The Ugly Side of Always On

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A Medium post by Arlo Gilbert about Google’s decision to shut down the Revolv home automation hub went viral recently. Google’s Nest division bought Revolv 18 months prior. However, the company decided that part of the shutting down the service including bricking perfectly good, working hardware.

Meaning

The era of always-connected, always-on introduces a new set of headaches for users of said services. It’s one thing when a service goes offline, but another thing completely when a product associated with the service also goes dark or becomes unavailable. Google’s decision to brick the Revolv hardware, games no longer playable when servers shut down, or Kindle books mysteriously vanishing off owner’s Kindle readers, always-on seems to come with infinite rights for sellers, with limited recourse for buyers.

Eric, David, and I debate the pitfalls and merits of the always-on, always-connected industry, and what the long term prospects are for the idea of ownership and service.

Tools

David mentions the best web site ever, thistothat, an extremely simple site dedicated to helping people find the right glue for anything that requires gluing. Eric and David also generate a long discourse on… wait for it… text editors. Eric also gushes about his newfound box cutters and hot glue guns.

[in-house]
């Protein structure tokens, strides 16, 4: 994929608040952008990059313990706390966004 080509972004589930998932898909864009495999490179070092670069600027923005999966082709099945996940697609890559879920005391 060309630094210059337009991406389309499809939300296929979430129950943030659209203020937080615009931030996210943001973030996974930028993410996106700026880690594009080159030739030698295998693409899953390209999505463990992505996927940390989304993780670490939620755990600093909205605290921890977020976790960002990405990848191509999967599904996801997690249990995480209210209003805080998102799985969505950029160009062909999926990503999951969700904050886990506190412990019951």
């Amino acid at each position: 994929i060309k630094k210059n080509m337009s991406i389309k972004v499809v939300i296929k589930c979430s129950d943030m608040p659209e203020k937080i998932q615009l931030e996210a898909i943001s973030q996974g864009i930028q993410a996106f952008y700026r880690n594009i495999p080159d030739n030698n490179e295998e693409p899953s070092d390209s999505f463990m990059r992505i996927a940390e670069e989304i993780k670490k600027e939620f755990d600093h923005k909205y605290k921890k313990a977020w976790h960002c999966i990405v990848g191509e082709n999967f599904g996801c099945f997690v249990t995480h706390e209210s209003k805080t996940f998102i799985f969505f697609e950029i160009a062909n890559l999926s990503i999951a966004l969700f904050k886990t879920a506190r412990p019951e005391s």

Eric and I talk about system builds, ending with a promise to someday do a joint build and record the results on video for posterity. CHECK THIS SPACE IN THE FUTURE! He’s building his ultimate VR rig, I’m ginning up a new system for my younger daughter, Emily, who desires a capable desktop gaming rig to take with her to graduate school.

Fun

The Division. ‘Nuff said.

Wait, no, that’s not all. Yes, we’ve been playing a lot of The Division, and like the gameplay a lot. But David also discusses tablet reading tools and his spiffy new Tessel 2. Meanwhile, Eric finally reads Philip K. Dick’s Do Androids Dream of Electric Sheep, which loosely inspired the film Blade Runner. He also seems quite enamored with Netflix’s Sense8.

I return to Neil Gaiman’s Sandman series, which I mysterious abandoned years ago, to finish up the last two volumes.

Oh, yeah, and I’ve been playing a lot of The Division.

Finally, we’ve all watched the Rogue One: A Star Wars Story trailer umpteen times. So you should watch it one more time, too.

 

 

 

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